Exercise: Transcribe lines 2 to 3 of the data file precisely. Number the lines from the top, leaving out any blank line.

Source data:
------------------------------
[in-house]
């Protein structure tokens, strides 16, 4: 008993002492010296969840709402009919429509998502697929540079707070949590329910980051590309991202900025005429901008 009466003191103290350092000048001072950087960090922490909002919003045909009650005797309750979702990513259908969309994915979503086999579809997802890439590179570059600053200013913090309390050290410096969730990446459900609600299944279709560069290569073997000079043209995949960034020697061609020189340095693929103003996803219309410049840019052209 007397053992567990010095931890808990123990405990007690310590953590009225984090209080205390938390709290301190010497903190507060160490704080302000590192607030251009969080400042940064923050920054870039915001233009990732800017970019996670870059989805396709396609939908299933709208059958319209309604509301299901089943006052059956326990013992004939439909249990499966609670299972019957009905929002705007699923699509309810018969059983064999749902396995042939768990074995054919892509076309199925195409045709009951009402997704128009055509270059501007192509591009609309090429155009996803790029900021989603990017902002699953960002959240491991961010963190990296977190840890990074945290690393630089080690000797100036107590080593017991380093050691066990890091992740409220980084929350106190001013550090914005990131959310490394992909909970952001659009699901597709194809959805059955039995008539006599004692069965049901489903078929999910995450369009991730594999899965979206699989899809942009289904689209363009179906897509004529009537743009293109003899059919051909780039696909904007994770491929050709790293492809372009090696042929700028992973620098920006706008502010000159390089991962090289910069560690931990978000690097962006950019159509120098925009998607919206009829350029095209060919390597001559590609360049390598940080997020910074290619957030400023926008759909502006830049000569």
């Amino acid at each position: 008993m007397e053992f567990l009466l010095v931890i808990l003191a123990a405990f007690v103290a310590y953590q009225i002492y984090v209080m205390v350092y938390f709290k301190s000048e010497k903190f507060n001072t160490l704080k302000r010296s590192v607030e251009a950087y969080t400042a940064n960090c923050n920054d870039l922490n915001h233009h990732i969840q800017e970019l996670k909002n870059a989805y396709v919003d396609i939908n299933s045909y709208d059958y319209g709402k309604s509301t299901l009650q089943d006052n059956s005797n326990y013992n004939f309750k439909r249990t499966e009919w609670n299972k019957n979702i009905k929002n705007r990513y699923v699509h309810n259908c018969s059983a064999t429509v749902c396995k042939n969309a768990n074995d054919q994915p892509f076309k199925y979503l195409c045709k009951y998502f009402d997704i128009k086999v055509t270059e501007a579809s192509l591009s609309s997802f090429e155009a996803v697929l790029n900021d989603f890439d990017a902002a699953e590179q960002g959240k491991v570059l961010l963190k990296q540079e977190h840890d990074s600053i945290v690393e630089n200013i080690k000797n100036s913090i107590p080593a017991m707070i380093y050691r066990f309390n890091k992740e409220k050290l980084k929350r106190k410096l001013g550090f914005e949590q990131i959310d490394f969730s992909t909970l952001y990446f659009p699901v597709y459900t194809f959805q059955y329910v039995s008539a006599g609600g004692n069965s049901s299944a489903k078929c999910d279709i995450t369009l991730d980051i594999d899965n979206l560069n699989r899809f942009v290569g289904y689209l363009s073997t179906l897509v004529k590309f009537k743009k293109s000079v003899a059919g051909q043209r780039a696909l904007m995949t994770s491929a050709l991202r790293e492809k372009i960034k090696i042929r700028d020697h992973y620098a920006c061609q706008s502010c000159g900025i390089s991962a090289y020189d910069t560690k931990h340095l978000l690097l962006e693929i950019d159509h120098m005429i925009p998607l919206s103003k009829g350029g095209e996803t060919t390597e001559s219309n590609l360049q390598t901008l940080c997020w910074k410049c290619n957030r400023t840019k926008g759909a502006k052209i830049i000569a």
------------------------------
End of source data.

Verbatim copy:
């Protein structure tokens, strides 16, 4: 008993002492010296969840709402009919429509998502697929540079707070949590329910980051590309991202900025005429901008 009466003191103290350092000048001072950087960090922490909002919003045909009650005797309750979702990513259908969309994915979503086999579809997802890439590179570059600053200013913090309390050290410096969730990446459900609600299944279709560069290569073997000079043209995949960034020697061609020189340095693929103003996803219309410049840019052209 007397053992567990010095931890808990123990405990007690310590953590009225984090209080205390938390709290301190010497903190507060160490704080302000590192607030251009969080400042940064923050920054870039915001233009990732800017970019996670870059989805396709396609939908299933709208059958319209309604509301299901089943006052059956326990013992004939439909249990499966609670299972019957009905929002705007699923699509309810018969059983064999749902396995042939768990074995054919892509076309199925195409045709009951009402997704128009055509270059501007192509591009609309090429155009996803790029900021989603990017902002699953960002959240491991961010963190990296977190840890990074945290690393630089080690000797100036107590080593017991380093050691066990890091992740409220980084929350106190001013550090914005990131959310490394992909909970952001659009699901597709194809959805059955039995008539006599004692069965049901489903078929999910995450369009991730594999899965979206699989899809942009289904689209363009179906897509004529009537743009293109003899059919051909780039696909904007994770491929050709790293492809372009090696042929700028992973620098920006706008502010000159390089991962090289910069560690931990978000690097962006950019159509120098925009998607919206009829350029095209060919390597001559590609360049390598940080997020910074290619957030400023926008759909502006830049000569």
């Amino acid at each position: 008993m007397e053992f567990l009466l010095v931890i808990l003191a123990a405990f007690v103290a310590y953590q009225i002492y984090v209080m205390v350092y938390f709290k301190s000048e010497k903190f507060n001072t160490l704080k302000r010296s590192v607030e251009a950087y969080t400042a940064n960090c923050n920054d870039l922490n915001h233009h990732i969840q800017e970019l996670k909002n870059a989805y396709v919003d396609i939908n299933s045909y709208d059958y319209g709402k309604s509301t299901l009650q089943d006052n059956s005797n326990y013992n004939f309750k439909r249990t499966e009919w609670n299972k019957n979702i009905k929002n705007r990513y699923v699509h309810n259908c018969s059983a064999t429509v749902c396995k042939n969309a768990n074995d054919q994915p892509f076309k199925y979503l195409c045709k009951y998502f009402d997704i128009k086999v055509t270059e501007a579809s192509l591009s609309s997802f090429e155009a996803v697929l790029n900021d989603f890439d990017a902002a699953e590179q960002g959240k491991v570059l961010l963190k990296q540079e977190h840890d990074s600053i945290v690393e630089n200013i080690k000797n100036s913090i107590p080593a017991m707070i380093y050691r066990f309390n890091k992740e409220k050290l980084k929350r106190k410096l001013g550090f914005e949590q990131i959310d490394f969730s992909t909970l952001y990446f659009p699901v597709y459900t194809f959805q059955y329910v039995s008539a006599g609600g004692n069965s049901s299944a489903k078929c999910d279709i995450t369009l991730d980051i594999d899965n979206l560069n699989r899809f942009v290569g289904y689209l363009s073997t179906l897509v004529k590309f009537k743009k293109s000079v003899a059919g051909q043209r780039a696909l904007m995949t994770s491929a050709l991202r790293e492809k372009i960034k090696i042929r700028d020697h992973y620098a920006c061609q706008s502010c000159g900025i390089s991962a090289y020189d910069t560690k931990h340095l978000l690097l962006e693929i950019d159509h120098m005429i925009p998607l919206s103003k009829g350029g095209e996803t060919t390597e001559s219309n590609l360049q390598t901008l940080c997020w910074k410049c290619n957030r400023t840019k926008g759909a502006k052209i830049i000569a």